The 1818 Rule had underlined the importance of doing something to remedy the havoc caused to priests by the French Revolution.

Art. 2. In the beginning, the missionaries because of their youth, will only be able to undertake indirectly the healing of this deep wound by their gentle suggestions, their prayers and good examples…
Art. 3. Consequently, they will preach retreats to priests and the [houses of the Missionaries] will always be a welcoming refuge for them…

1818 Rule, Part One, Chapter One. The ends of the Institute, §3.
Missions, 78 (1951) p.14-15

(cf entry above of March 7, 2012 and also a reflection and the full text, with its strong language, which can be found in the entries of June 9 – 14, 2010)

The first community at ND du Laus took this seriously and out it into practice:

Seven priests and a cleric had come… Our politeness towards them, — a politeness mixed with a lot of reserve (and without) the least familiarity —, the good attitude of our little community, the sound of the bell which summons us to our exercises, our long thanksgivings and Benedicite, the reading of Holy Scripture and of some edifying lives that we do during the greater part of the meal, all that is infinitely pleasing to those who have not yet lost all sense of piety and who still have some idea of their state in life and reduce to silence those who have forgotten what it means to be a priest.
Generally, they respect us and see us as priests different from them.

Letter from Henri Tempier to Eugene de Mazenod, 5 July 1819,
Oblate Writings II.2, n. 15


“A smile is the universal welcome.”     Max Eastman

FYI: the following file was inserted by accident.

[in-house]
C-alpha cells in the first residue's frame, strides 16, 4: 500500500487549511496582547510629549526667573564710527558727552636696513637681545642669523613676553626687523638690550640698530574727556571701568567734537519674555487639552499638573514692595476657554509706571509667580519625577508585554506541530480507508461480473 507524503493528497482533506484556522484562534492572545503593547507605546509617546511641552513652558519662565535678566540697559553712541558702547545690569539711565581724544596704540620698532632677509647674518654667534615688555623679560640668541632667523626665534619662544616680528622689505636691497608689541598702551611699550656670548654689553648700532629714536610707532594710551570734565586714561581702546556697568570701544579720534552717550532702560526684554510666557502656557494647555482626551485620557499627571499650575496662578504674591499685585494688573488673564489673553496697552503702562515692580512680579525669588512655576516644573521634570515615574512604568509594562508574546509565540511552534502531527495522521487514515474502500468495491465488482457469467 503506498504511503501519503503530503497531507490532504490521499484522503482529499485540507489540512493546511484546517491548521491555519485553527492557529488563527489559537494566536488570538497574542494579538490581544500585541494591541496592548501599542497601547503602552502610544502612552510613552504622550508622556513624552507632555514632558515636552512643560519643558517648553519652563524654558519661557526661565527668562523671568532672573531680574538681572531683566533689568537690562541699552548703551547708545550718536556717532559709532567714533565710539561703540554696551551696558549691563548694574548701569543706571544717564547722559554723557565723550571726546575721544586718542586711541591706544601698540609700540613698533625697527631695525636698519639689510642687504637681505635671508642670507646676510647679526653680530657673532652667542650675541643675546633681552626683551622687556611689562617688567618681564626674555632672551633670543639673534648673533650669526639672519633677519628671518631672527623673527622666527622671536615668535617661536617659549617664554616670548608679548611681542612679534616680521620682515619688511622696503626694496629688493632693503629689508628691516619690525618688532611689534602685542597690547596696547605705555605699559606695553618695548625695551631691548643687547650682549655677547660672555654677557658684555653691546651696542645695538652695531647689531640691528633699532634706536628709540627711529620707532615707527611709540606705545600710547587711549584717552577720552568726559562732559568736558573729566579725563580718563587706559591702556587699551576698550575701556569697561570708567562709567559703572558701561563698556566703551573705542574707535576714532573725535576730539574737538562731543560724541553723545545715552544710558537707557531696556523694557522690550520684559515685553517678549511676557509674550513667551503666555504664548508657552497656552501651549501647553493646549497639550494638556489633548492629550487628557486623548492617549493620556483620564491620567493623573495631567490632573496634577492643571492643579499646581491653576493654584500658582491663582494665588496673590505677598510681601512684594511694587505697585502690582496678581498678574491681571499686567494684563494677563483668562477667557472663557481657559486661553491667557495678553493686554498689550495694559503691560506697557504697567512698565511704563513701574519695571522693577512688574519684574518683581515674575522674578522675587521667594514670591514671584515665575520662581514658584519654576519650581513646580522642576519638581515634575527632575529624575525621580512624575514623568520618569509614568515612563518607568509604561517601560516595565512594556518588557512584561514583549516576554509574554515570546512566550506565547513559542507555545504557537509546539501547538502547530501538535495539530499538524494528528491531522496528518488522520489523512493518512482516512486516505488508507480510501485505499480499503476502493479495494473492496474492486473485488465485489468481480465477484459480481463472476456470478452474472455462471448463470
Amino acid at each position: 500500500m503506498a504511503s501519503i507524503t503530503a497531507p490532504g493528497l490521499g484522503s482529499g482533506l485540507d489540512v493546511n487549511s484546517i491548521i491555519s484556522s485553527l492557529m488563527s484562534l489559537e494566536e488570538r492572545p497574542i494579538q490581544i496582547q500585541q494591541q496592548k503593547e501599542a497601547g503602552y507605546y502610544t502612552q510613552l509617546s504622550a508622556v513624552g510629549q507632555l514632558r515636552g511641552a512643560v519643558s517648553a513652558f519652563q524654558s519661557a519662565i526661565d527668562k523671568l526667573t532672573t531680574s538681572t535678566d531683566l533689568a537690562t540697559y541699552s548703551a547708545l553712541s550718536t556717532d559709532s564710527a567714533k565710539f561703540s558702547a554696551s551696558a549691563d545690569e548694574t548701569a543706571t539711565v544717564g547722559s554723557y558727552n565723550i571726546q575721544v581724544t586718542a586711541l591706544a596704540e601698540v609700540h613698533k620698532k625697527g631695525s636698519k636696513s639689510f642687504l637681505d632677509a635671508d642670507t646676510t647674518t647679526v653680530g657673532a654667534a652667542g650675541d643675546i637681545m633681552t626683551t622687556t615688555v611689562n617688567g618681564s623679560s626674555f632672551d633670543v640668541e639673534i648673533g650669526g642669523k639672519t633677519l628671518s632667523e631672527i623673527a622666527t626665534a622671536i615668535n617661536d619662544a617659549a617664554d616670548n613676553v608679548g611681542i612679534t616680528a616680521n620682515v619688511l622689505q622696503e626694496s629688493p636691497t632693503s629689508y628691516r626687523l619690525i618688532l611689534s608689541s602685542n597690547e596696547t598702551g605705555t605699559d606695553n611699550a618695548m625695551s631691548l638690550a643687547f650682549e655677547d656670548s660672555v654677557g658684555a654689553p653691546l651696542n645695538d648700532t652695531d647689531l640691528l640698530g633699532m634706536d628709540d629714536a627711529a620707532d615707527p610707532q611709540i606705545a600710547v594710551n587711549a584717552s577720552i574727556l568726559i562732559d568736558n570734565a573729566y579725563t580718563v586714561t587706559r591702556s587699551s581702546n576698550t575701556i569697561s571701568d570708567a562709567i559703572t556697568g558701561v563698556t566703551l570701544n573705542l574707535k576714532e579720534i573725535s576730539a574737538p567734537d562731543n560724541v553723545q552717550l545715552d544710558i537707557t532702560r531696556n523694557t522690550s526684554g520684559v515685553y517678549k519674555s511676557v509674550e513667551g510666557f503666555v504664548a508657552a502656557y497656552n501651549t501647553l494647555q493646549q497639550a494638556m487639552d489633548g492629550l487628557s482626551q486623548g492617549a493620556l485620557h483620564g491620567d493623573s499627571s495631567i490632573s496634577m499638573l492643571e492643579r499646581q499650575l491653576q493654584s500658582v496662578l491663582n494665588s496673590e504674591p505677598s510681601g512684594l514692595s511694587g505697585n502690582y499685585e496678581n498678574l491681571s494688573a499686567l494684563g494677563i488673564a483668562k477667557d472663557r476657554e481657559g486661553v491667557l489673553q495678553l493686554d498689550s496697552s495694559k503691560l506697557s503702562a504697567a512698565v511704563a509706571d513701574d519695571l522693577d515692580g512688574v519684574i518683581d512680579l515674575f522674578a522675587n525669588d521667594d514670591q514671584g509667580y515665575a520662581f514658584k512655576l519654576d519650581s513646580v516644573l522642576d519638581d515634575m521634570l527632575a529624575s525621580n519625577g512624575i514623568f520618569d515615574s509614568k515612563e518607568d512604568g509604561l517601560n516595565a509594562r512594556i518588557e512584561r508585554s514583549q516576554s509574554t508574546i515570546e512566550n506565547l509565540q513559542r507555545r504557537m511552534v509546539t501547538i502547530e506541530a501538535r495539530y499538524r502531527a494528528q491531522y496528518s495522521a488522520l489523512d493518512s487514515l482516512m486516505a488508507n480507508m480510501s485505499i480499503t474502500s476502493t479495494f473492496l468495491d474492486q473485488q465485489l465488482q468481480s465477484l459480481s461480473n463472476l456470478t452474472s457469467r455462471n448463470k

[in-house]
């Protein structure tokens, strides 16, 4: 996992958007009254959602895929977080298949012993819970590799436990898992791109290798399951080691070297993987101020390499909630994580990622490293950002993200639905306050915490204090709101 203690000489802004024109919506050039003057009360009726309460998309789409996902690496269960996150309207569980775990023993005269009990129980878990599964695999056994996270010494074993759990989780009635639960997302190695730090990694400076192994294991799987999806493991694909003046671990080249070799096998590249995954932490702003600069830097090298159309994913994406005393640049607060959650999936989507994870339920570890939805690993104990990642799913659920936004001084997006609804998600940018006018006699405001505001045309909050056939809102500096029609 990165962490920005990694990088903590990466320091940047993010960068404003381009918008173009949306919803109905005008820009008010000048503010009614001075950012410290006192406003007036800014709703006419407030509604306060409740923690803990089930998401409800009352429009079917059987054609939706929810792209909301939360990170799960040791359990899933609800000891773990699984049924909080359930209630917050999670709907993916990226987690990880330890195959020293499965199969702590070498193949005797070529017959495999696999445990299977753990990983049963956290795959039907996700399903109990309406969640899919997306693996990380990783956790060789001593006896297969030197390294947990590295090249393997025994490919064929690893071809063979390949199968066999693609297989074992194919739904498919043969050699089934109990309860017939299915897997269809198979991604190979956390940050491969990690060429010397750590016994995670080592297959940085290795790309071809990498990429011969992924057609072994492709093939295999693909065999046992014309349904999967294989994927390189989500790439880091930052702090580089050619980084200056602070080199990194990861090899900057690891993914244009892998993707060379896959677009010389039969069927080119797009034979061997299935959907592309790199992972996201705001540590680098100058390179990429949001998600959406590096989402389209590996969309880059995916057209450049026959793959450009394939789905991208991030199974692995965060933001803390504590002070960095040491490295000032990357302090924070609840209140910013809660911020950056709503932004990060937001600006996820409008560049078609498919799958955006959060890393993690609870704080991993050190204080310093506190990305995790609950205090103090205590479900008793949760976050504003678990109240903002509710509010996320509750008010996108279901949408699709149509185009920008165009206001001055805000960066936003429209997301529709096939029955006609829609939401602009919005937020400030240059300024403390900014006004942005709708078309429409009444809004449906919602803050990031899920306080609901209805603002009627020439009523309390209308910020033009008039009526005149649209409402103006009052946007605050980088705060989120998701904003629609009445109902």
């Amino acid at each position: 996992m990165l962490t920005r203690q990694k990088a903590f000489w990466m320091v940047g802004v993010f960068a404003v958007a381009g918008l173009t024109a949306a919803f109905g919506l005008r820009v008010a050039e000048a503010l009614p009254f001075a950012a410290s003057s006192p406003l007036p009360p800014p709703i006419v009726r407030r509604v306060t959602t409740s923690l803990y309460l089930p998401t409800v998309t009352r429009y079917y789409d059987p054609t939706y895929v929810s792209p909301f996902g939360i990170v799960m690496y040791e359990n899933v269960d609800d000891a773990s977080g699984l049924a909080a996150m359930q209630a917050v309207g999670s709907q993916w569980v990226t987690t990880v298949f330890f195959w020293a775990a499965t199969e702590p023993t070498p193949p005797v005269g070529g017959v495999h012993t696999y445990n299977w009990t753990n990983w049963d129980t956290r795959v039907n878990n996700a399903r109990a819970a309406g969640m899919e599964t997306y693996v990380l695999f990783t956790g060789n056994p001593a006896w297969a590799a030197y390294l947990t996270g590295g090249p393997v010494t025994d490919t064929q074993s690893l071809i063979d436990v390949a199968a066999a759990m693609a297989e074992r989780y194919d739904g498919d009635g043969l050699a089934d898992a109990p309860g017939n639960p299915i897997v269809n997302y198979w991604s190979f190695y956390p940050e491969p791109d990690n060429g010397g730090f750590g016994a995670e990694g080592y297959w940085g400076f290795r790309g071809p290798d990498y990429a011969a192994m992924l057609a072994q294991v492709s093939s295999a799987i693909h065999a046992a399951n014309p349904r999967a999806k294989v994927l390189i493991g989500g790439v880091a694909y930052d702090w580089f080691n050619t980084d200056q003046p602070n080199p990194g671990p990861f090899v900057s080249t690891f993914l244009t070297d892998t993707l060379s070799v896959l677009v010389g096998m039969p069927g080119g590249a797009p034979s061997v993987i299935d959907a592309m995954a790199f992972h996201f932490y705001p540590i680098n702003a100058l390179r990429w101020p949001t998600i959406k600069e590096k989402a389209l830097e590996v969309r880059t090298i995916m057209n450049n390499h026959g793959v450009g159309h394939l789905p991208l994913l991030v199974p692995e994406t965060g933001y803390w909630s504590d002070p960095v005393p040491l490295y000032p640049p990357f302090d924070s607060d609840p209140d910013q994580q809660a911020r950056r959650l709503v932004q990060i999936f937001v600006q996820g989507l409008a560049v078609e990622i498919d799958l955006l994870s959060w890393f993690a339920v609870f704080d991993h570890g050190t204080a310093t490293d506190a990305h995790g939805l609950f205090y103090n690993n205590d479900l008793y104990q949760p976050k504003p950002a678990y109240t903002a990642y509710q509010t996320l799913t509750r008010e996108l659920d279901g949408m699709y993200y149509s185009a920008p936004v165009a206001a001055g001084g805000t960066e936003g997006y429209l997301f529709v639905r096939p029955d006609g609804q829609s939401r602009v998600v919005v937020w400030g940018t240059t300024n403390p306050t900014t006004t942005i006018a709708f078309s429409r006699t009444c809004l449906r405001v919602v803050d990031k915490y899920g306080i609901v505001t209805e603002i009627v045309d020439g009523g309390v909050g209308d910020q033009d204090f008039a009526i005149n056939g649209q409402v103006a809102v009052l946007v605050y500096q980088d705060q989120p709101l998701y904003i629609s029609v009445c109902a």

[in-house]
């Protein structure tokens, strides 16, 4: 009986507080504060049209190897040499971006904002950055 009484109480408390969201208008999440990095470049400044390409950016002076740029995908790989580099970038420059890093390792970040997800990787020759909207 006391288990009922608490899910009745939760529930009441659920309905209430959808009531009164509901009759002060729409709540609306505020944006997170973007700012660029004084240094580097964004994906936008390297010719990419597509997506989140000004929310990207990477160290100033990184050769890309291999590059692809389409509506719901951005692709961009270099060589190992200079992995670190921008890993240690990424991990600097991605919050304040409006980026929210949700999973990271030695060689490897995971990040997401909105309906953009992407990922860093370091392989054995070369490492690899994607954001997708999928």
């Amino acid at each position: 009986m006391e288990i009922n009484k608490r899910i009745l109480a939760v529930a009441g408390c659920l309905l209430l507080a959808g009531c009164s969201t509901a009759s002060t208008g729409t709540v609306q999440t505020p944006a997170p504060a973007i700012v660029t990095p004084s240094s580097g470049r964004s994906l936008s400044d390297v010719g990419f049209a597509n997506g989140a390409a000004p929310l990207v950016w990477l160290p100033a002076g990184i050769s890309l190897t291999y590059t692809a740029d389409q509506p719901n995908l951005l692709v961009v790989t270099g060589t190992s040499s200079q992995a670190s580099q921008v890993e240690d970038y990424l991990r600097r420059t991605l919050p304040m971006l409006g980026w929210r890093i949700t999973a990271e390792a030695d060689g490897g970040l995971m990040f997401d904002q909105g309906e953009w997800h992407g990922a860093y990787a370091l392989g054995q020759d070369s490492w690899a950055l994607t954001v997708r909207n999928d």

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  1. Eleanor Rabnett, Oblate Associate says:

    Since coming back into the Church 30 years ago there have been countless (truly countless) times when I have gone to a priest for counsel, for refuge, for explanations, for the opportunity to just sit and be and try to figure out where I am going or to give voice to what has been happening within my heart. I have gone to them to share my joys and my sorrows, and gone for spiritual direction. I’ve also been blessed in being able to go to retreat houses. In short there has never been a time when I was able to look around me and not find a place and a person to go and be with. Where then is there a place for our priests and religious to go when they are in need – for many of them do not live in community.

    It seems to me that refuge and hospitality has always been a part of the Oblate life. The Oblates seem always to have been open to that, be it with the “black” Cardinals, with priests who were ‘lost’ and without support and community, to the present day where their doors are open to many who have been ‘lost’ one way or another, whether it be members of their own community or those who are not members of any religious community. I think of the the parable of the Prodical Son, who was welcomed – incredibly so. Although Henri Tempier did not speak of throwing a party, he did talk of being open to those priests who may or may not have gotten lost or side-tracked on their journey. It was it seems to me a openness that allowed God to work as God must in their hearts and beings. I think my question to ponder today shall be: How might I live that out today in my life?

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